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Research Datasets & Demos



PURE: Pattern Utilization for Representative Entity type classification


Thirty years of the Web have led to a tremendous amount of contents. While contents of the early years have been predominantly “simple” HTML documents, more recent ones have become more and more “machine-interpretable”. Named entities - ideally explicitly and intentionally annotated - pave the way toward a semantic exploration and exploitation of the data. While this appears to be the golden sky toward a more human-centricWeb, it not necessarily is. The key-point is simple: “the more the merrier” is not necessarily the case along all dimensions. For instance, each and every named entity provides via the Web of data a plenitude of information potentially overwhelming the end-user. In particular, named entities are predominantly annotated with multiple types without any order of importance associated. In order to depict the most concise type information, we introduce an approach towards Pattern Utilization for Representative Entity type classification called PURE. To this end, PURE aims at exploiting solely structural patterns derived from knowledge graphs in order to “purify” the most representative type(s) associated with a named entity. Our experiments with named entities in Wikipedia demonstrate the viability of our approach and improvement over competing strategies.

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CALVADOS: A Tool for the Semantic Analysis and Digestion of Web Contents


Web users these days are confronted with an abundance of information. While this is clearly beneficial in general, there is a risk of "information overload". To this end, there is an increasing need of filtering, classifying and/or summarizing Web contents automatically. In order to help consumers in efficiently deriving the semantics from Web contents, we have developed the CALVADOS (Content AnaLytics ViA Digestion Of Semantics) system. To this end, CALVADOS raises contents to the entity-level and digests its inherent semantics. In this demo, we present how entity-level analytics can be employed to automatically classify the main topic of a Web content and reveal the semantic building blocks associated with the corresponding document.

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Publication




Semantic Fingerprinting: A Novel Method for Entity-level Content Classification


With the constantly growing Web, there is a need for automatically analyzing, interpreting and organizing contents. A particular need is given by the management of Web contents with respect to classification systems, e.g. based on ontologies in the LOD (Linked Open Data) cloud. Research in deep learning recently has shown great progress in classifying data based on large volumes of training data. However, "targeted" and fine-grained information systems require classification methods based on a relatively small number of "representative" samples. For that purpose, we present an approach that allows a semantic exploitation of Web contents and - at the same time - computationally efficient processing based on "semantic fingerprinting". To this end, we raise Web contents to the entity-level and exploit entity-related information that allows "distillation" and fine-grained classification of the Web content by its "semantic fingerprint". In experimental results on Web contents classified in Wikipedia, we show the superiority of our approach against state-of-the-art methods.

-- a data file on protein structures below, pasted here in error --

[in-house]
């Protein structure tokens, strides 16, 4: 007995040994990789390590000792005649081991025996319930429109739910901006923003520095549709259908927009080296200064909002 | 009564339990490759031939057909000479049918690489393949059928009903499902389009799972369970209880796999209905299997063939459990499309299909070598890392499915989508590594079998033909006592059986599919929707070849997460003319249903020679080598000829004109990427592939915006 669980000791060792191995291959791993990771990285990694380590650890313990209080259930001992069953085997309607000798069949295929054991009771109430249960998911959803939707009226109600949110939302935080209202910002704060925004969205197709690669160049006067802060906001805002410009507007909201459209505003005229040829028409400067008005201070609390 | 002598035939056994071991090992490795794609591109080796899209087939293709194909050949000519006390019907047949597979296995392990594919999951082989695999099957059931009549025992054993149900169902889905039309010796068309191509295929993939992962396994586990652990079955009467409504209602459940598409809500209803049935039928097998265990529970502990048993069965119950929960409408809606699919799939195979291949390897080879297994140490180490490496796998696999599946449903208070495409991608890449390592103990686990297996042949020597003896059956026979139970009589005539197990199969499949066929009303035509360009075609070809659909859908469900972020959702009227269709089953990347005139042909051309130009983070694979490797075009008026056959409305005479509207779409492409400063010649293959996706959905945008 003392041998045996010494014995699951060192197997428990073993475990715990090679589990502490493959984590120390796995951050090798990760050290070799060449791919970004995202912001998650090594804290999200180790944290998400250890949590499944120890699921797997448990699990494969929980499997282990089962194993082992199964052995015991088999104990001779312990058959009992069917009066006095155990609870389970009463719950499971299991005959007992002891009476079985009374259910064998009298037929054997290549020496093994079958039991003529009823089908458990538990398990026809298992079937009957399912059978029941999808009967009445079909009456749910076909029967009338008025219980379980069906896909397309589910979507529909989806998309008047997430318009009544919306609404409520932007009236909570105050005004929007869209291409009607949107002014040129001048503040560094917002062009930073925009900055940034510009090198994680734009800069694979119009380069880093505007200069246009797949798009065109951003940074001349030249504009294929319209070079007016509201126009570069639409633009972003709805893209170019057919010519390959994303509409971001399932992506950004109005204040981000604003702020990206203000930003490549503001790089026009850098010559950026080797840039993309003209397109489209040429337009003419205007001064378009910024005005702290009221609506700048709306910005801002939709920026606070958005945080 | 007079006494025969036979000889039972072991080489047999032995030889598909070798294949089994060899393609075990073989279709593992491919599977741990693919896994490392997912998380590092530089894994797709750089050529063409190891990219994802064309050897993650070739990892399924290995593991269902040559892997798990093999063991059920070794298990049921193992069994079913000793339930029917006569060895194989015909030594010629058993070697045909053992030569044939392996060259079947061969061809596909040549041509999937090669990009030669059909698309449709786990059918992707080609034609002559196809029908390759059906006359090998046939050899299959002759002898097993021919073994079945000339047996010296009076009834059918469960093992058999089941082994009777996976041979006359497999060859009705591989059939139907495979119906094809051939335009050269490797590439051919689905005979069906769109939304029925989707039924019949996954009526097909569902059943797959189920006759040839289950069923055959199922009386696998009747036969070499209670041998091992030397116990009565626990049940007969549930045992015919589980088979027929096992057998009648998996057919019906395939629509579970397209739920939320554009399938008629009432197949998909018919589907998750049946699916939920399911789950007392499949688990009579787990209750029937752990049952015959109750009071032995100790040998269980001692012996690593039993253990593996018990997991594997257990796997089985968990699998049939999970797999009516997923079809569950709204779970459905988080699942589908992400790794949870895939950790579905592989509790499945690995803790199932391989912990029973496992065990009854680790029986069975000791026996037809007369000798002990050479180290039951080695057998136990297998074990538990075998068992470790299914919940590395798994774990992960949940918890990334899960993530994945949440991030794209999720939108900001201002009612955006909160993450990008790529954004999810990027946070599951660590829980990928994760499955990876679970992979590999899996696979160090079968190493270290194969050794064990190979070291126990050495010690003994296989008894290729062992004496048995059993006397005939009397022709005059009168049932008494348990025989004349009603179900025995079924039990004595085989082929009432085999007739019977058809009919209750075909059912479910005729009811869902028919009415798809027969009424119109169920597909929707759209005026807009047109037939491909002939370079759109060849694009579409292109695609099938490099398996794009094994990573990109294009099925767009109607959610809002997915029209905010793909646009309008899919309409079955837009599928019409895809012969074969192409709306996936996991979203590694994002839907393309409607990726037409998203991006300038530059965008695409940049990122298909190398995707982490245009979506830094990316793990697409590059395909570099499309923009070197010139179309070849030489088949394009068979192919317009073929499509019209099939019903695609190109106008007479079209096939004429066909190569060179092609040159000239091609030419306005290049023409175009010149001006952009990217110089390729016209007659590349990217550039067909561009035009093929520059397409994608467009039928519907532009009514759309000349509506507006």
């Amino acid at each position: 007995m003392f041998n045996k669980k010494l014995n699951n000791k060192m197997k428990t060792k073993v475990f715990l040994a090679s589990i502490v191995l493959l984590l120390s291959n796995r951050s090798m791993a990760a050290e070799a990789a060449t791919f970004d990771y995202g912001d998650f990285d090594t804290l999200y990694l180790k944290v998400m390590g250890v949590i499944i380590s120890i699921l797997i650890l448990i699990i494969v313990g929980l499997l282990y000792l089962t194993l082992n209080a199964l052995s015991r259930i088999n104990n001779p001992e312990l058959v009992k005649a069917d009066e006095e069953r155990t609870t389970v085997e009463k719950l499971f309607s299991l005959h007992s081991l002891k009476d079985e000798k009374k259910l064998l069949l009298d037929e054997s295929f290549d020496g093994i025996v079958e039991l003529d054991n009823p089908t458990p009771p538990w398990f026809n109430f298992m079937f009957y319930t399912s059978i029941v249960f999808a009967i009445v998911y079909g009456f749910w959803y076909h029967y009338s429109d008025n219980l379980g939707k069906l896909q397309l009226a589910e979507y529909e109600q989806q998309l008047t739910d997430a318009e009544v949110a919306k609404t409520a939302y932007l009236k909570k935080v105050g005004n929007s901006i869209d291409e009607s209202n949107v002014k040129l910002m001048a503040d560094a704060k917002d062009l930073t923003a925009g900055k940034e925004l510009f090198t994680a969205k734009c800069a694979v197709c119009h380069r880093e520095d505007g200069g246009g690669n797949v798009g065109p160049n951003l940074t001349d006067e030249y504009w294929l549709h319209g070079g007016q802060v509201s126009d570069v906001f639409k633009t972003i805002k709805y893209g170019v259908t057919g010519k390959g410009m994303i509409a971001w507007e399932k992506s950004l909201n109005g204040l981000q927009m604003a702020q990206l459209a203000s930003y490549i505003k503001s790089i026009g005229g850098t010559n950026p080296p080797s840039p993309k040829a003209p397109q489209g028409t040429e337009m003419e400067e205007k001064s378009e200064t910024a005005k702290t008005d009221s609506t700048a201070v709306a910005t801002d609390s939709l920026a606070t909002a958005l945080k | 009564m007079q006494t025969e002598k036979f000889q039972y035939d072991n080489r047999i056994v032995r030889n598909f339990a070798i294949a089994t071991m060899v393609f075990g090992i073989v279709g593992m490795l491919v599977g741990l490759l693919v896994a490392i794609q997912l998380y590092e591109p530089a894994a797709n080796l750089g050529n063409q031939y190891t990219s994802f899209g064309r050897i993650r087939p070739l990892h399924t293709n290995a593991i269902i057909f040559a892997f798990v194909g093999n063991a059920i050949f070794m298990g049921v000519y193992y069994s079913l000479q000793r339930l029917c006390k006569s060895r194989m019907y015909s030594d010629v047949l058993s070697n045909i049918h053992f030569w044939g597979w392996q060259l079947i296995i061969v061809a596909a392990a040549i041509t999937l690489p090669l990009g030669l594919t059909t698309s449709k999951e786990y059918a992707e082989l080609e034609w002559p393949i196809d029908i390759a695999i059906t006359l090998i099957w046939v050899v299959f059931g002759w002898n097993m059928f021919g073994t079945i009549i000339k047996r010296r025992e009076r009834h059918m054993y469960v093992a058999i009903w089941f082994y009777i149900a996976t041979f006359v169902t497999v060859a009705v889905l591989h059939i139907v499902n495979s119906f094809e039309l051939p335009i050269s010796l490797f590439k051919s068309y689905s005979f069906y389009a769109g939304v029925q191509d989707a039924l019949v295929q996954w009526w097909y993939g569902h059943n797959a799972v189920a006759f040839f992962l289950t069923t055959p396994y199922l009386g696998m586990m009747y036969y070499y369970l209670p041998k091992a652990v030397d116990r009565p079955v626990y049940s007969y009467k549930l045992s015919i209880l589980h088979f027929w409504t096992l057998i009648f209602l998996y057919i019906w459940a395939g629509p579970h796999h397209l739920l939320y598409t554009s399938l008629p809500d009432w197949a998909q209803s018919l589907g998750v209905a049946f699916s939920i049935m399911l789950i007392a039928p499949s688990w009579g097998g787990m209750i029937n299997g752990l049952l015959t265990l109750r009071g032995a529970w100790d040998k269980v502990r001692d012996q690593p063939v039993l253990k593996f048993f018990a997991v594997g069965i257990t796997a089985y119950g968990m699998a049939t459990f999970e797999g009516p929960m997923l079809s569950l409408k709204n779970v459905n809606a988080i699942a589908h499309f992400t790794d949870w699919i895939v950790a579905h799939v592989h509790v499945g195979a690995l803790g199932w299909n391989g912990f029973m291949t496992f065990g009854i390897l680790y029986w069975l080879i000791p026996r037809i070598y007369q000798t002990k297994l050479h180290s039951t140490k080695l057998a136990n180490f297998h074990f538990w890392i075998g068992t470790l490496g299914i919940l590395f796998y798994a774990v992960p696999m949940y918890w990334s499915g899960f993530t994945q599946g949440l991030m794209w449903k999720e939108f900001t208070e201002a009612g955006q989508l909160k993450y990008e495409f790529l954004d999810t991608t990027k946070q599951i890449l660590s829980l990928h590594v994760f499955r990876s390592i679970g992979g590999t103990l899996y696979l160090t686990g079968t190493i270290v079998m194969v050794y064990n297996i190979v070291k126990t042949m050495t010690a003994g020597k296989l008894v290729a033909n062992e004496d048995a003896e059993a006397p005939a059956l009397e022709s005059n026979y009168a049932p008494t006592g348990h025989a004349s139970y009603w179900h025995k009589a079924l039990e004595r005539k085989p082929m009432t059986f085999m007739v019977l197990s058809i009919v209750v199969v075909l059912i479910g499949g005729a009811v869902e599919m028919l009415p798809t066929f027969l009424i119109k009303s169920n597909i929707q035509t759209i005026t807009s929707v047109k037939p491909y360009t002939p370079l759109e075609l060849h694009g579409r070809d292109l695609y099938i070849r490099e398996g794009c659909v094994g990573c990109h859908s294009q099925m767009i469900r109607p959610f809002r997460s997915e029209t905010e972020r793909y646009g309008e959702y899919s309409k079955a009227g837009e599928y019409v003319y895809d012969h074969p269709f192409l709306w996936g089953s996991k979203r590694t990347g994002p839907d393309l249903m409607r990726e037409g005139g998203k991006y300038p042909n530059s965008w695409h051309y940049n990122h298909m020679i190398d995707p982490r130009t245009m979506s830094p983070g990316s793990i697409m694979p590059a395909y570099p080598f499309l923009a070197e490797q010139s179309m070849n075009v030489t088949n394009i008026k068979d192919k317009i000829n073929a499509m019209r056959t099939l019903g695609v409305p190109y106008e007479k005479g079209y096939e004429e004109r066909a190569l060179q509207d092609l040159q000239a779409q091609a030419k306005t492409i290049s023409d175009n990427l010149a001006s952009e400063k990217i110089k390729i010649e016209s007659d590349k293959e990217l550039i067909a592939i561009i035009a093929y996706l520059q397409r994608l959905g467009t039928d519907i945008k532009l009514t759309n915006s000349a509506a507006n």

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ELEVATE: A Framework for Entity-level Event Diffusion Prediction into Foreign Language Communities


The accessibility to news via the Web or other “traditional” media allows a rapid diffusion of information into almost every part of the world. These reports cover the full spectrum of events, ranging from locally relevant ones up to those that gain global attention. The societal impact of an event can be relatively easily “measured” by the attention it attracts (e.g. in the number of responses it receives and provokes) in the news or social media. However, this does not necessarily reflect its inter-cultural impact and its diffusion into other communities. In order to address the issue of predicting the spread of information into foreign language communities we introduce the ELEVATE framework. ELEVATE exploits entity information from Web contents and harnesses location related data for language-related event diffusion prediction. Our experiments on event spreading across Wikipedia communities of different language demonstrate the viability of our approach and improvement over state-of-the-art approaches.

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